I don’t know. However, I do know that just as we can’t bomb people into democracies, we probably won’t be able to bully them into liberal values.

In France, this debate seems like a terrible distraction from a much more constructive way to promote liberal, western values: getting young people, and particularly young migrant women, into the workplace. Indeed it feels like there is such a political cul-de-sac in France when it comes to economic reform, and that all political contests must now take place on a field where Muslims – liberals and social conservatives all lumped into one unhappy, ethno-religious amalgam – are the football.

This amalgam raises an intriguing idea. What if this fashion for wearing a burkini is contrived to create the amalgam? If I were a conservative Muslim living in France, worried about the insidious effect of liberal ideas on my children’s upbringing, I’d be wondering how I could bring them around to my way of thinking. One way would be to proudly display conservative “Islamic” values, by wearing (say) Wahhabi style clothing. Another way would be to provoke westerners into the sort of xenophobic reaction that will show my kids that they will never be accepted in the West, no matter how liberal they are. So they might as well stick with traditional family values, be proud of their socially conservative heritage etc. The idea is to divide the world into ethnic identity groups, where “Muslim” = socially conservative and “Western” = decadent and corrupt (socially liberal). The idea of the “Muslim liberal” must be squeezed out of everyone’s head. This provocation motive might explain the ostentatious sort of praying in a chador, at the beach (beside girls in bikinis) that I witnessed a couple of weeks ago in France. It was a puzzling scene – I have never seen anyone praying (but not swimming) at the beach in Morocco, for example.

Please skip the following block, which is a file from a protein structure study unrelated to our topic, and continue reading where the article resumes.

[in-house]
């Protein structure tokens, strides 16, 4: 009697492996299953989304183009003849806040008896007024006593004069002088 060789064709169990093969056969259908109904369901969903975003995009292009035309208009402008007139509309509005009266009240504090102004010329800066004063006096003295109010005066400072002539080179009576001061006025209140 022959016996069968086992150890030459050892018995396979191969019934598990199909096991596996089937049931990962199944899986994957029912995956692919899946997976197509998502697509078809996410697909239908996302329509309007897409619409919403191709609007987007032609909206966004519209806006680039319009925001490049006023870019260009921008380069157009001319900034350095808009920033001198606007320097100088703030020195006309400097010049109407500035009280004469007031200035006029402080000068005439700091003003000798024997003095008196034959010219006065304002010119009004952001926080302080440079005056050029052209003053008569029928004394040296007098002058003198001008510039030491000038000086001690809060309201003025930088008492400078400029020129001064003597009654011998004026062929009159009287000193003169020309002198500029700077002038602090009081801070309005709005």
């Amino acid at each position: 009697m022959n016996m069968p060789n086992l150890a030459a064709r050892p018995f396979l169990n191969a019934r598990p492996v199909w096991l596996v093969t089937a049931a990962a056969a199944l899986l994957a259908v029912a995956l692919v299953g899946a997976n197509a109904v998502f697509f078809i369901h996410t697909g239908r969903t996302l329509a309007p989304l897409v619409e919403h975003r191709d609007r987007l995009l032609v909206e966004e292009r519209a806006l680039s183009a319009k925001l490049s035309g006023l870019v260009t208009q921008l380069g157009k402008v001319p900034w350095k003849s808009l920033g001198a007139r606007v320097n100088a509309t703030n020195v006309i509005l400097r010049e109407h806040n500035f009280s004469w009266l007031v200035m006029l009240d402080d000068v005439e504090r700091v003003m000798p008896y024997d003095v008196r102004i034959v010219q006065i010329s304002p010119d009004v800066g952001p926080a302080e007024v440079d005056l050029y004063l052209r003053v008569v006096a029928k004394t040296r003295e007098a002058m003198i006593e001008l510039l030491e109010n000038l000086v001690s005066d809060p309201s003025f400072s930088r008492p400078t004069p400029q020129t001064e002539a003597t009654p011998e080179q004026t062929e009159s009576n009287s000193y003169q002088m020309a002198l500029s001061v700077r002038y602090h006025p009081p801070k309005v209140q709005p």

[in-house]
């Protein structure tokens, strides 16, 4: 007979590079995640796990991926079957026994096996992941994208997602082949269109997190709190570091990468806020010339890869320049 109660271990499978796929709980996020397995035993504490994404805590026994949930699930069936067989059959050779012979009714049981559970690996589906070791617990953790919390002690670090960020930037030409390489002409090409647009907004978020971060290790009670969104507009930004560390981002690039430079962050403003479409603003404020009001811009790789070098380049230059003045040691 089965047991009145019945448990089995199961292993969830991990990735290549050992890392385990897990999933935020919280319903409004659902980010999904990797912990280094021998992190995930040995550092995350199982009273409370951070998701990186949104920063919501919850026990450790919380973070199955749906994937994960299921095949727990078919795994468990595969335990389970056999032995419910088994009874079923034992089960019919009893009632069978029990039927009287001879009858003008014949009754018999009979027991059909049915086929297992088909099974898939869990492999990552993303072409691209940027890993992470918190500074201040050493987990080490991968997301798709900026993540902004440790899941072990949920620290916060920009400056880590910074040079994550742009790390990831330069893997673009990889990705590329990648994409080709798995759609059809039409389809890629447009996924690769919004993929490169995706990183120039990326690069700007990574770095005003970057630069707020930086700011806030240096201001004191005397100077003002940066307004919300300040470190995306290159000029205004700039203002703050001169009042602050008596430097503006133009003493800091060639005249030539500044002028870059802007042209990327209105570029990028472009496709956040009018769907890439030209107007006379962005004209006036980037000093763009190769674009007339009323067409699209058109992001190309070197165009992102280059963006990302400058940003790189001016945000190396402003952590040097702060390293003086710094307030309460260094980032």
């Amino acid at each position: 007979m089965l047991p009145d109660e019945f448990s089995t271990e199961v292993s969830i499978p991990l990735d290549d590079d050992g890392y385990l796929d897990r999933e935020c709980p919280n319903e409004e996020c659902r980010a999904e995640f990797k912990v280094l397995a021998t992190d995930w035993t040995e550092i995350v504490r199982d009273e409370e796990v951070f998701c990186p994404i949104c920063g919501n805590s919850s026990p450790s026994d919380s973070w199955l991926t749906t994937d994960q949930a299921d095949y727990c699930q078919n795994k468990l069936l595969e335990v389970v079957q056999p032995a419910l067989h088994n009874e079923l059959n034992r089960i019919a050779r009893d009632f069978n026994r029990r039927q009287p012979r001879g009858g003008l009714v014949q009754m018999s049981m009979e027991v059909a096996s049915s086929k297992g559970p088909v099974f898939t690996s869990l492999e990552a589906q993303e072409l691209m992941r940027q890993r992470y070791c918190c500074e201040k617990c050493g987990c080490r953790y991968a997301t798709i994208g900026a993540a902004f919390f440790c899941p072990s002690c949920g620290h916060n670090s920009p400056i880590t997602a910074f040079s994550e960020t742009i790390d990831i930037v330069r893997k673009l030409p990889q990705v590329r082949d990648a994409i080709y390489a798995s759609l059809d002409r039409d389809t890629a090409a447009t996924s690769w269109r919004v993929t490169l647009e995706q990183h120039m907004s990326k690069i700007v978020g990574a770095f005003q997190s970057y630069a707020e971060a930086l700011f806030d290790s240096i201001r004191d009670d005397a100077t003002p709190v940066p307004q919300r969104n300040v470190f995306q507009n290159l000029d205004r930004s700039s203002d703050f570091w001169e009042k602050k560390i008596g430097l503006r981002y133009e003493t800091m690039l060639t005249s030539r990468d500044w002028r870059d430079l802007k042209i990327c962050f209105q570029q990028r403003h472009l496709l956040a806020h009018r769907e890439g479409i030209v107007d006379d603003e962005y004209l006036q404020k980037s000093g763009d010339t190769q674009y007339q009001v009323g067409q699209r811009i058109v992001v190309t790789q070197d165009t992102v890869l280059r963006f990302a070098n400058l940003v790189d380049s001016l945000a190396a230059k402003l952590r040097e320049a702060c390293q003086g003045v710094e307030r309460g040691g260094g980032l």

Fundamentally, there is a gulf between very conservative social values (“Islamic” or otherwise – they’re the same) and liberal ones. Each value set can give rise to stable and harmonious societies in their own right, but like sodium and water, they create an explosive mixture. The challenges that liberalism poses to traditional family authority, the role of women and children, individual freedoms over choice of partner, clothing, sexuality etc. are profound. Although plenty of migrants to the West are attracted by its liberalism, some completely reject it.

Following this reasoning, the burkini is a trap. Scenes of western policemen ordering Muslim women to undress or leave the beach are a gold mine for Muslim conservatives trying to discredit the idea of liberalism as a sham. However, in accepting it, do we create a new (illiberal) social norm for young (migrant) women? Is it the thin end of an illiberal wedge? The trap is not the burkini per se, it is the fact that we don’t know how to react to it. A genuinely liberal society, confident in its values and its ability to convert migrants to them, would not even notice the burkini. The burkini is calling our bluff.

But we don’t need to bluff. Liberal values have a lot going for them . The anti-liberal conservative’s real nightmare is not a woman in a bikini  (au contraire, it’s the stuff of their repressed fantasies). Their nightmare is an educated woman earning her own salary, equal in status to men, disposing of her own income (and time, and body) as she sees fit.

If we’re going to use coercion to instil – or safeguard – liberal values, these are the areas where we should use it.